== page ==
As the nation clocks back in after the UK Mayday bank holiday, a small band of fifty-something artsy types are heading in to work with their heads spinning with rediscovered memories, friendships resumed, and a strange feeling that someone just ‘switched us off and switched us back on again’ and the last three decades are re-booting on the flickering green amstrad of our dusty middle aged minds.
For this weekend marked the thirty year reunion of the graduation classes 1982, 83 and 84, of the Manchester University Drama Department.
Of course, it was wonderful to see old friends, and even to see people to whom one hadn’t been particularly close, to share stories, anecdotes, long hidden secrets, wonderful news of the the intervening three decades – relationships, careers, children – and to put that formative time into some kind of context.
When Tony Johnson (now a highly regarded teacher) addressed the gathering in the bar of Contact Theatre (now majorly refurbished since the days of Richard Williams’s actually rather exciting repertory company – by today’s standards), one of the first things he said was ‘sorry’ – and there was an almost unconscious, but cathartic murmur of recognition. For my part, I’d started dreaming about this reunion about a month ago, because mingled with the visceral excitement of digging out old photographs of the shows I’d directed and acted in, and cassette tapes of the songs I’d written, came some toe curling memories too; of mistakes made, petty jealousies, pointless rivalries, obsessional love affairs (bordering on the dysfunctional) and general bad behaviour.
But in that moment – that ‘sorry’, that murmur – also came the realisation that there was no point apologising for, or punishing, or actually feeling any kind of regret for the mistakes of one’s 19 year old self. Because, cliched though it may sound, that’s what mistakes are for. And as Tony said, at 19, he felt out of place, frightened, excited, fucked up – and the great joy of getting older is that you realise that everyone else was as frightened, excited and fucked up as you were. It was that maelstrom of post teenage angst and ambition that made us what we are.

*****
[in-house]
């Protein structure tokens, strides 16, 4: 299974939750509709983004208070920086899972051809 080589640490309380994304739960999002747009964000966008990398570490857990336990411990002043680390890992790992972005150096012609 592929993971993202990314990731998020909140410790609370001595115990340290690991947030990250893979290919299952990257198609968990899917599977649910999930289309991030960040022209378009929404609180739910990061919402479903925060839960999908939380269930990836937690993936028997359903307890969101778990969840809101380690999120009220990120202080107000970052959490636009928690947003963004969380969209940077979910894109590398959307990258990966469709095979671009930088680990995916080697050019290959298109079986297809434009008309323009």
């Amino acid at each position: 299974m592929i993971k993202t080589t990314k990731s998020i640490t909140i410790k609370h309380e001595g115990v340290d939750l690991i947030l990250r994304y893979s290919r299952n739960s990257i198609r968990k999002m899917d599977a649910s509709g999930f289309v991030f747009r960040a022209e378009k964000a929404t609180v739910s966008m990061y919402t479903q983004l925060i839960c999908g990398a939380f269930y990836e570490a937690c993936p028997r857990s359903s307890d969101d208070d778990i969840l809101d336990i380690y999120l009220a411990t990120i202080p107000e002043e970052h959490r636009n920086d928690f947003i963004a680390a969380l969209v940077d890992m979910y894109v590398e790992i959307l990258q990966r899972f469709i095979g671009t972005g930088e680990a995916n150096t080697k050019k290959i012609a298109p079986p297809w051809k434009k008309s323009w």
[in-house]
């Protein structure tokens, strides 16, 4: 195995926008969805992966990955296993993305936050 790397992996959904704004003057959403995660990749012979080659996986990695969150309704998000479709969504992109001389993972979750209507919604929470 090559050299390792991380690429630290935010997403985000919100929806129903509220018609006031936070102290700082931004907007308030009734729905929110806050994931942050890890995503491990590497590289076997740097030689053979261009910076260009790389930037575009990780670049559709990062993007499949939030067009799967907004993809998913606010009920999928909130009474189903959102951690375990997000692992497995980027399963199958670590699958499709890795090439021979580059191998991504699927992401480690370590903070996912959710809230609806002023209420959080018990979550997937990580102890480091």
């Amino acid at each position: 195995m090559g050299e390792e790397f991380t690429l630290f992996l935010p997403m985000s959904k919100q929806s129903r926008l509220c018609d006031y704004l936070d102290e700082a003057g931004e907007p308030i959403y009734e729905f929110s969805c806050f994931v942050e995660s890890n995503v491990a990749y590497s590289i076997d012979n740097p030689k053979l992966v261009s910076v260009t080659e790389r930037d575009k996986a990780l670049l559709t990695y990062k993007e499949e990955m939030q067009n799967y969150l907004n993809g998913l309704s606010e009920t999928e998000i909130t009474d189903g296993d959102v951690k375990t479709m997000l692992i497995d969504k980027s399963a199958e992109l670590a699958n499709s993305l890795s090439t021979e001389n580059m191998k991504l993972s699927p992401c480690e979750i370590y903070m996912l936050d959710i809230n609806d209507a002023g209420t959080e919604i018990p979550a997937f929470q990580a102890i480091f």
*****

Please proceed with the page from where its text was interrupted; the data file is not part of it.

Of course this is true for all generations; we didn’t invent growing up, and we see our own kids, or young relatives, going through many of the same things. But there was something about our experience that was absolutely unique to that time, and that has something to say about the state of university education today. A lot of people spoke on Sunday about the loose form the degree took, whereby one could mix and match how much of the course one actually engaged in, as long as you traded it for creativity in other areas. So in my own three years at Manchester, I skipped an awful lot of lectures, and busked an awful lot of essays and tutorials, but I wasn’t just getting stoned, I was also out with the rest of the gang writing, directing, acting, composing, lighting for dozens of shows. When I got back from the reunion I tried to count them up… I reckon I did about thirty in the three years I was there. I work with students today who boast that they’ve done three shows in a year. Maybe ten in their whole university career.
The creative jewel in Manchester Drama Department’s raggedy paper crown was Monday night studio group, whereby the very basic Stephen Joseph studio was at the exclusive beck and call of the drama students, to put on any kind of drama events we wanted. Many were terrible, some were great, but they were all ambitious… it was our playground. It was the root of everything I do today.